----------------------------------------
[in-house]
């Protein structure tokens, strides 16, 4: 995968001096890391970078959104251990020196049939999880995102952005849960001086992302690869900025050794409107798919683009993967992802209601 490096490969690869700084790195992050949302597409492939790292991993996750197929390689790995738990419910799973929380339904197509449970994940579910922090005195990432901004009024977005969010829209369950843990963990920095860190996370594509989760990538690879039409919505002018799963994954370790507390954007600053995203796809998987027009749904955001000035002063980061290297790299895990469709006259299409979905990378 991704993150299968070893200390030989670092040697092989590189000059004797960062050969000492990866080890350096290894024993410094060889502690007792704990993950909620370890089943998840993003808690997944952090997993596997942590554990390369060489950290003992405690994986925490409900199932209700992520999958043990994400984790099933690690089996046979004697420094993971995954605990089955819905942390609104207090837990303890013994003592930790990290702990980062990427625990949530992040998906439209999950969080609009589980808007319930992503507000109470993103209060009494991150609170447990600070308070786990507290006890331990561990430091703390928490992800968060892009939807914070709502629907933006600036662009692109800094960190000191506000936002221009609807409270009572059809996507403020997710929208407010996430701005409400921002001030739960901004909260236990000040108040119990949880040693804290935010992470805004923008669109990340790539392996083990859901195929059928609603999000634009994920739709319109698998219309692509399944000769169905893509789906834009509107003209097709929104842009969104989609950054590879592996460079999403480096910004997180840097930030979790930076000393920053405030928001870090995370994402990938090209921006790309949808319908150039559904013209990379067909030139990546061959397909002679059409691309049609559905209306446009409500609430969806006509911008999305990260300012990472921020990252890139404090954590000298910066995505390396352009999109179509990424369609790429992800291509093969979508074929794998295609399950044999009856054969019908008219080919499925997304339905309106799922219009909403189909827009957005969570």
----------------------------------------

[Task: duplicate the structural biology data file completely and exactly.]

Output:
[in-house]
């Protein structure tokens, strides 16, 4: 995968001096890391970078959104251990020196049939999880995102952005849960001086992302690869900025050794409107798919683009993967992802209601 490096490969690869700084790195992050949302597409492939790292991993996750197929390689790995738990419910799973929380339904197509449970994940579910922090005195990432901004009024977005969010829209369950843990963990920095860190996370594509989760990538690879039409919505002018799963994954370790507390954007600053995203796809998987027009749904955001000035002063980061290297790299895990469709006259299409979905990378 991704993150299968070893200390030989670092040697092989590189000059004797960062050969000492990866080890350096290894024993410094060889502690007792704990993950909620370890089943998840993003808690997944952090997993596997942590554990390369060489950290003992405690994986925490409900199932209700992520999958043990994400984790099933690690089996046979004697420094993971995954605990089955819905942390609104207090837990303890013994003592930790990290702990980062990427625990949530992040998906439209999950969080609009589980808007319930992503507000109470993103209060009494991150609170447990600070308070786990507290006890331990561990430091703390928490992800968060892009939807914070709502629907933006600036662009692109800094960190000191506000936002221009609807409270009572059809996507403020997710929208407010996430701005409400921002001030739960901004909260236990000040108040119990949880040693804290935010992470805004923008669109990340790539392996083990859901195929059928609603999000634009994920739709319109698998219309692509399944000769169905893509789906834009509107003209097709929104842009969104989609950054590879592996460079999403480096910004997180840097930030979790930076000393920053405030928001870090995370994402990938090209921006790309949808319908150039559904013209990379067909030139990546061959397909002679059409691309049609559905209306446009409500609430969806006509911008999305990260300012990472921020990252890139404090954590000298910066995505390396352009999109179509990424369609790429992800291509093969979508074929794998295609399950044999009856054969019908008219080919499925997304339905309106799922219009909403189909827009957005969570």